Inter dog aggression is one of the biggest problems that dog owners need to deal with. It can be a frustrating problem because it's not always easy to determine what caused the issue in the first place.
There are many different reasons why this kind of behavior might arise, and each has its own solution.
In this article, we will discuss some of these causes and provide solutions how to fix inter dog aggression so you can feel more confident about fixing your dog's problems in the future!
- 1 Inter Dog Aggression – The Common Stressors
- 2 Dog Fights – Common Triggers
- 3 Where to Start?
- 4 Can Fighting Dogs Co-exist Together?
- 5 How to Fix Inter Dog Aggression – Safety first
- 6 Frequently Asked Questions
Inter Dog Aggression – The Common Stressors
Absence of Structure and House Rules. Too Relaxed Boundaries.
It is difficult to raise a dog without establishing boundaries and rules. However, it can also be challenging for the human in charge of these tasks when there are no explicit instructions from their superiors or if they're given too many details at once.
In order to help people with this dilemma, we've compiled some general tips on how you should handle your pup's needs as well as avoid any potential pitfalls that could crop up during training:
- Your furniture is not an obstacle course. You are not a trampoline. Dogs should be courteous, if on the furniture at all times. And by “courteous” I mean they shouldn't fly across the room and land in your lap unannounced or bounce from chair to chair uncontrollably
- If you have a rowdy dog who greets visitors, it is time to train him not to. First of all make sure he's far away from the door so people can enter safely. If this isn't possible, then confine your pup behind baby gates or in his crate until they've settled down and greet them after that! This will take some training but with patience it'll be worth every second because having guests come over won’t feel like an invasion anymore.
- Treats should be earned, not given. Dogs that get treats for doing nothing are pushy and entitled; they may even turn into beggars if you give in to their demands! Make sure your pup doesn't become a bum by rewarding him when he does something good instead of just giving out free candy all the time.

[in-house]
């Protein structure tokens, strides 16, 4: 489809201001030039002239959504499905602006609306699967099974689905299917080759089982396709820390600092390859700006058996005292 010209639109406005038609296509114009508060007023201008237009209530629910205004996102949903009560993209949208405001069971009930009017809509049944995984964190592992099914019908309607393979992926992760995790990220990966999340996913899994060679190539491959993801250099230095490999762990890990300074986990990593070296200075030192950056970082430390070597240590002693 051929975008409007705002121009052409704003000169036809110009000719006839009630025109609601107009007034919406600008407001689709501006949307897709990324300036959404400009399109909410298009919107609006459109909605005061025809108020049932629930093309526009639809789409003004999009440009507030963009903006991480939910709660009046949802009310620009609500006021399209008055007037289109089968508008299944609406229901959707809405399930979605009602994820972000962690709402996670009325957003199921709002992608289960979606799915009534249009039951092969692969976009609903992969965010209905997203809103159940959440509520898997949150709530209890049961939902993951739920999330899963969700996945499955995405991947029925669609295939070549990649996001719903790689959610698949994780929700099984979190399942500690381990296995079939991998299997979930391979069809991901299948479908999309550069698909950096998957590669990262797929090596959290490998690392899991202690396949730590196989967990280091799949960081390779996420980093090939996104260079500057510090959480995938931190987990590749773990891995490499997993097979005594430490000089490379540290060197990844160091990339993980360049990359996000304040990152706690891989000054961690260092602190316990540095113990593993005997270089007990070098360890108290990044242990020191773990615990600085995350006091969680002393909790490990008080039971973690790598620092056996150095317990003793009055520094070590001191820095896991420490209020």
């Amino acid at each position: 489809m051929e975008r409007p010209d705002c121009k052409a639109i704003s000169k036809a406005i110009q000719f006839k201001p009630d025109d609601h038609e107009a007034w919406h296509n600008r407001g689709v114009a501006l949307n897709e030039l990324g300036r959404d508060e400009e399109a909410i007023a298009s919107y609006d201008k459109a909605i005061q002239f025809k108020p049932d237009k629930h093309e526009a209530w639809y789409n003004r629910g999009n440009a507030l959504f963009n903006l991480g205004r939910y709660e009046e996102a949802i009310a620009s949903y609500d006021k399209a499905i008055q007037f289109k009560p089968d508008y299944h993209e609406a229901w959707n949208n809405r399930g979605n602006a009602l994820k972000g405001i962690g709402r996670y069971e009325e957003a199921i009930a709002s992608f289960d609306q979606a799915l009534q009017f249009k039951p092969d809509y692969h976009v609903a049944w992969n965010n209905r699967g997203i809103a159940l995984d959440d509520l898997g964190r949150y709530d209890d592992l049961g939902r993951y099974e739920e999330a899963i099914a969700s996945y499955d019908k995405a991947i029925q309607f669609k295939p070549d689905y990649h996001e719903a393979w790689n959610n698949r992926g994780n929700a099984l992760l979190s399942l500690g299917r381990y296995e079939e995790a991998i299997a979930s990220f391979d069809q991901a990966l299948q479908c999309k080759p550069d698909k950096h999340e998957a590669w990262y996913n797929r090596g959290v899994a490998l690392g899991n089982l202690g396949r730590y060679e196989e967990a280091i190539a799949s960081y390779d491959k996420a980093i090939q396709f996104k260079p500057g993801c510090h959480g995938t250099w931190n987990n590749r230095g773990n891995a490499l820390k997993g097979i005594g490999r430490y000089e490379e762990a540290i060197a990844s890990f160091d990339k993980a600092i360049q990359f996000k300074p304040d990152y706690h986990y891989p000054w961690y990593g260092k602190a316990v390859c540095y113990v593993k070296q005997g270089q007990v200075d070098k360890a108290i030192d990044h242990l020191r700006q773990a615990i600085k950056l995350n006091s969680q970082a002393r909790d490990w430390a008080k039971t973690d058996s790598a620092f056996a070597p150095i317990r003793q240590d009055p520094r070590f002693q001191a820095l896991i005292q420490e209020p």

- Dogs who are overstimulated by high-energy play should always be taken outside. The inside of your home is a place where the dogs can relax after they've had their fill.
- To help your dog feel more at ease, keep everyone on the same page about what is and isn't ok. When people give different feedback to a dog it can be very stressful for them because they don’t know which one to trust.
Lack of Breathing Room. Crowded House.
Dogs need their own space and should be able to move around freely without bumping into one another.
It is important that you give them a large enough area where they can go in peace, especially if your house is crowded with furniture or other things blocking the way.
Clear out some clutter or rearrange the living room so it's easier for all of them!
Lack of Exercise
If your dog is battling with another pup or has been acting out, try to provide them plenty of exercise. Many dogs need more than just a calm 45-minute walk five days a week and some can't go for that long without needing something else in return.
If you're already giving them this amount of time each day outside the home, double it! You may be surprised at what happens next – after all, even humans require adequate amounts of physical activity every single day as well (not only mentally).
Yelling as a Form of Training
When you find yourself saying “No!” a lot, or shouting or getting frustrated with your dog it is because they probably have not learned how to communicate and work together as a team. A simple basic training class will solve this problem!
High Anxiety in One of Your Dogs
Due to the strong emotional bond between a pack of dogs, it is important that one doesn't have obsessive-compulsive disorder or untreated anxiety. The other members will also experience stress due to this condition and may be overprotective at times.
Dog Fights – Common Triggers
It's always a little tough to pinpoint what exactly is causing your dogs' aggression, but you can usually figure it out with some detective work. Hopefully by the end of it all, you will have some idea on how to fix inter dog aggression in your household and prevent it from happening as much as possible in the near future.
If there was an event just before the fight broke out like posturing or growling that could be significant, and if you find other times where one of them seems more tense than usual then this may indicate another cause for their fighting.